It is very easy to watch from afar and pass judgment on individual performances whether you are watching on television/streaming/etc or live/in-person, but for the competitor the end goal is set in their mind up front and remains that goal all throughout until the very end. Do your best, try to win, as your opponents will be doing just that as well.

KILL SCREENING

This is generally why many event organizers disallow certain titles from event competition unless the settings in place lead to a shorter performance. Some titles, unfortunately, may never see the light of day in a competition because there are far too many competitors capable of playing the game out at length even on a single life.

When no one is aware that a "kill screen" exists you cannot fault a gamer for playing it our to that point. Some games have finite conclusions and the same argument can be made...even more so when by finishing the game a massive end-game bonus is awarded. Games like 1942, Ikari Warriors and I think Heavy Barrel or Guerilla War come to mind. You can't fault a player for that...it helps to establish a buffer in the event between their score and that of the competition.

It depend on the circumstances, however. If the method to marathon the game was exceedingly cheesy (anyone who watched the 1.5 million points on "Leprechaun" by level 2 INP from 2005 knows what I mean) then that is unsportsmanlike. But for everything else, it is a matter of perspective.

I'd say that if the event is limited duration and a kill screen was known to exist AND was likely to be reached then the title simply should have been excluded from the event unless settings existed that precluded that possibility from occurring. A title like "Pacman" would have to be excluded for sure...even on one life the end could be reached.

But for all the rest, especially on titles where up until that point no one has ever excelled at them before the event, fair is fair.

What would be unsportsmanlike, I must say, is if the same person during the event pulled off such a killer performance and then started yet another one during the event even after being in 1st place after kill screening the game once that event. THAT would be exceedingly unfair except in the most unique of circumstances, such as when multiple people could reach the end yet a special multi-million point is awarded at the end based on lives remaining where a better performance could change the rankings even among those capable of completing the game,

It's all a matter of circumstance and perspective.

ONE MORE ASPECT TO CONSIDER

Compounding all of the above is the fact that most tournaments only have one, and at most two, units of a given title for the competitors.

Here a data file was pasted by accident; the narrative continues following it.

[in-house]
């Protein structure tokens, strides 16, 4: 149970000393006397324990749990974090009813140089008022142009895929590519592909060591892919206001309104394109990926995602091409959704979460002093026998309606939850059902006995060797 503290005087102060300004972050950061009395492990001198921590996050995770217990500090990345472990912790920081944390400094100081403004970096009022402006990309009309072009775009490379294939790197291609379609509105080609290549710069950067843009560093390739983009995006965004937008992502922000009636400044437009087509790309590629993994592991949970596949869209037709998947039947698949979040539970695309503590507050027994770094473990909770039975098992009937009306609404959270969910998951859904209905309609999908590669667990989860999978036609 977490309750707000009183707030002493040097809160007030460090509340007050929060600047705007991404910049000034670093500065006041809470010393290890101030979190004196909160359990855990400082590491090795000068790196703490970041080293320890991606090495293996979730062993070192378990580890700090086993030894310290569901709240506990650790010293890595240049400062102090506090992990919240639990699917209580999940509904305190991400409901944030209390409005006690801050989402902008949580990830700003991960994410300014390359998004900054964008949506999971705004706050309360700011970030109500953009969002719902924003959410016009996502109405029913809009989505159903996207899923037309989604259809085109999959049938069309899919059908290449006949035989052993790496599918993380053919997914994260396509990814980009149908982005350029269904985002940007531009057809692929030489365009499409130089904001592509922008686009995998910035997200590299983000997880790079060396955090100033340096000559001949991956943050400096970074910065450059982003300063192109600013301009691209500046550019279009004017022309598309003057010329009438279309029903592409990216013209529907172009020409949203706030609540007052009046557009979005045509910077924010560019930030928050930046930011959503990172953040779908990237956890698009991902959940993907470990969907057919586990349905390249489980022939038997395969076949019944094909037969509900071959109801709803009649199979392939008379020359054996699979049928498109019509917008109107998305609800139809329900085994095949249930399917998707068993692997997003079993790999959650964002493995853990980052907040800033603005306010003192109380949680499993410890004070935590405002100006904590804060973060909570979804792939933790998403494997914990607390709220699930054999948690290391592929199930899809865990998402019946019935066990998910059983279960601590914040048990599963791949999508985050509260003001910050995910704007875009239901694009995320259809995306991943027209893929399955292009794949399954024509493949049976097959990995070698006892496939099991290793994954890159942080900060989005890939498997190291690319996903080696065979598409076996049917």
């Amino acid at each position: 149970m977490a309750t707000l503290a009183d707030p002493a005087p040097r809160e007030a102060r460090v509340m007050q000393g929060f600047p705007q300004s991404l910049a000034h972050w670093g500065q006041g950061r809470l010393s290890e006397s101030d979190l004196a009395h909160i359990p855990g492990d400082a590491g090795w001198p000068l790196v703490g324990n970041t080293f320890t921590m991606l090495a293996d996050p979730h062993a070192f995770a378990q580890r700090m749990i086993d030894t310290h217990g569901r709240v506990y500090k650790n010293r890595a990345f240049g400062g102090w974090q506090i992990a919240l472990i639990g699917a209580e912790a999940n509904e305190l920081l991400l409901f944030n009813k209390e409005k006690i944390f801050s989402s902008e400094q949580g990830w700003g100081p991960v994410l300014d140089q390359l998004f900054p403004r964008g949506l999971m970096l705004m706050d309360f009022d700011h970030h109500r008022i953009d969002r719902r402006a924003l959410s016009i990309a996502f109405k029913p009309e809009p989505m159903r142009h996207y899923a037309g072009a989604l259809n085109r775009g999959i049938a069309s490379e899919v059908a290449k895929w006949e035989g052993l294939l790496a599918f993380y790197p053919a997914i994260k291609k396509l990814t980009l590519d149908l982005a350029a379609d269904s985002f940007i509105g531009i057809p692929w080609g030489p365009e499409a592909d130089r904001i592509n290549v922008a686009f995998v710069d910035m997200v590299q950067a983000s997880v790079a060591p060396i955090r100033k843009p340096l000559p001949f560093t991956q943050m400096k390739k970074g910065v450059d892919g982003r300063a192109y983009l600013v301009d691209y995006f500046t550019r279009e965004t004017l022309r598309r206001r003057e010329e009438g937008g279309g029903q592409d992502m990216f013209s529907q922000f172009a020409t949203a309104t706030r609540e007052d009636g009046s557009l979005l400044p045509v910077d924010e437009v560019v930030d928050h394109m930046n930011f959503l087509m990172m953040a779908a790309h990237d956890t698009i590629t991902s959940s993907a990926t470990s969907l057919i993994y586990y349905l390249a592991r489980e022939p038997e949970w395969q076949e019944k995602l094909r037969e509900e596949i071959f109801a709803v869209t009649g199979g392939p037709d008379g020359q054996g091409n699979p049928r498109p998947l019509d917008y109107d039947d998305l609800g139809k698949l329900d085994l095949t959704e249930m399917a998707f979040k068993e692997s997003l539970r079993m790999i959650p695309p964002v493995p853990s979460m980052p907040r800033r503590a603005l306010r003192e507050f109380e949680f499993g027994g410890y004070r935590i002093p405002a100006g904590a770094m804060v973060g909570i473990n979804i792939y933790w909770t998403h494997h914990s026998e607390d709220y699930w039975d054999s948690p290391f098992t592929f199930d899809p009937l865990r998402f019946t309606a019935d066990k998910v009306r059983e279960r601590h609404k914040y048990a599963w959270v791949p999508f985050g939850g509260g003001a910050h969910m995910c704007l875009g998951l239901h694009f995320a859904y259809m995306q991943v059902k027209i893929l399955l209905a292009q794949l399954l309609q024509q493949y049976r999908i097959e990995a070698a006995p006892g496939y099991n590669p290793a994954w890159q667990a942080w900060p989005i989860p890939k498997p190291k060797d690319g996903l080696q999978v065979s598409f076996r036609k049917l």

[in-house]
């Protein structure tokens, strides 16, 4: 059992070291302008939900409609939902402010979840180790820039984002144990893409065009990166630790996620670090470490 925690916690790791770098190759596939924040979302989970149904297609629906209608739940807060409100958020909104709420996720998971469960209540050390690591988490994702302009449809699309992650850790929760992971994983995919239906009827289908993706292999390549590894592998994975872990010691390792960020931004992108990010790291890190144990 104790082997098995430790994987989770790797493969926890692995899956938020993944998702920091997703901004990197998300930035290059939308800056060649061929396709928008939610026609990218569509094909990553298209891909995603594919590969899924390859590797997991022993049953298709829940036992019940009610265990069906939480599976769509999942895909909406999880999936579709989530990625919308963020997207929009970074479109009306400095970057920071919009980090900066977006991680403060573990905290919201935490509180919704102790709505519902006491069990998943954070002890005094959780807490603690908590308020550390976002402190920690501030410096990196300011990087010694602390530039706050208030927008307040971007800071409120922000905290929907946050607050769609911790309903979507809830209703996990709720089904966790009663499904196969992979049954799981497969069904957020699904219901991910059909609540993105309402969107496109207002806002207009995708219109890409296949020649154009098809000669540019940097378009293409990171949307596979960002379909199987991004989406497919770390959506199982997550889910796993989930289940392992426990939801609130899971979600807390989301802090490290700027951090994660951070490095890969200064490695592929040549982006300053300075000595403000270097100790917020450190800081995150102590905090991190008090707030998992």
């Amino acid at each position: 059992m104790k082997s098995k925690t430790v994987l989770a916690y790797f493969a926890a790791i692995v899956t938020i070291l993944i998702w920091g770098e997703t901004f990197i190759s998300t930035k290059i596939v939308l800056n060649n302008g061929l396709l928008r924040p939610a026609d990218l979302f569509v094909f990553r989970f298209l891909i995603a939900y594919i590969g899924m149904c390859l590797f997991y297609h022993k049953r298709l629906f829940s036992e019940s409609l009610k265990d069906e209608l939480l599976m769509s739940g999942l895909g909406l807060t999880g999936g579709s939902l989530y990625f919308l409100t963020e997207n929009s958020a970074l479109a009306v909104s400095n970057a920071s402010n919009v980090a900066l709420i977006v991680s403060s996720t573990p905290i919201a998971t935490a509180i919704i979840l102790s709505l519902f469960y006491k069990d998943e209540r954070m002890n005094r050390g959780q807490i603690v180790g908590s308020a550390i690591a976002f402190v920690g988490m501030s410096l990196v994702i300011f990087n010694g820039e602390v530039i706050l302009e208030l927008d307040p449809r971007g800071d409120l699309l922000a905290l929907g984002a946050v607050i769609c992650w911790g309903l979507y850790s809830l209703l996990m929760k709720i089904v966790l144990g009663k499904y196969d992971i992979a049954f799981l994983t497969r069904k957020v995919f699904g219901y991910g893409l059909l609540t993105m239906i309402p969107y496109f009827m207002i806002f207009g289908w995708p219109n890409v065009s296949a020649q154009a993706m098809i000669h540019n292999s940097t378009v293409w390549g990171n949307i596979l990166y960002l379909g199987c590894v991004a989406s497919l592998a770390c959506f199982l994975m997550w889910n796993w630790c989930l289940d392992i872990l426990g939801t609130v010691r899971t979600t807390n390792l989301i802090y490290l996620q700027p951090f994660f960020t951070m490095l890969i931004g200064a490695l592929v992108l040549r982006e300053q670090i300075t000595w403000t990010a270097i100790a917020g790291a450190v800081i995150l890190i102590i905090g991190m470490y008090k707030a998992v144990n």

Suppose an event has 20 titles and 100 competitors and lasts for 5 days at 10 hours per day. And suppose each title has one (1) unit at the event to play.

Divided evenly, every player could potentially play a given game once for 30 minutes, effectively meaning that their sole performance on that title represented that portion of the event's score.

My point being, you are focusing on the lengthy "insane" score and/or kill screen performance, but what if for a given title every player had some decent skills ? Then even a small, 30-minute performance could be seen as problematic. And it is easy to say "Well, just limit the performance duration to 5 minutes" but depending on the game that creates more problems than it solves. Some games start slow point-wise, so in the first few minutes everyone's scoring is relatively the same. I'll cite "Missile Command" in the first five minutes to make my point there. And "Pacman" is even worse if you use running patterns and cap the game at 5 minutes...top players' scores will be virtually identical to one another.

All comes down to perspective, and the perspective of a competitor will differ from that of someone (like myself right now) watching the results from afar.

Robert


 
Rob Ross
Member

Posts: 196
RE: Kill screens during a tournament
on 6/2/2013 12:55:07 AM
Choosing games which have a time limit (such as Death Race, Pole Position) or a game that ends (non looping Track & Field) helps the turnover rate on the machines and allows the paying competitors to get in a larger amount of attempts.

Unfortunately, the game selection (even though all the games are tested) sometimes has a title which a player can hog for a considerable amount of time.

IMO the shorter the game, the better it is for a tournament.


 
Robert
Member

Posts: 116
RE: Kill screens during a tournament
on 6/2/2013 1:16:04 AM
Keep in mind that a tournament solely comprising of shorter games is not necessarily one that is possible.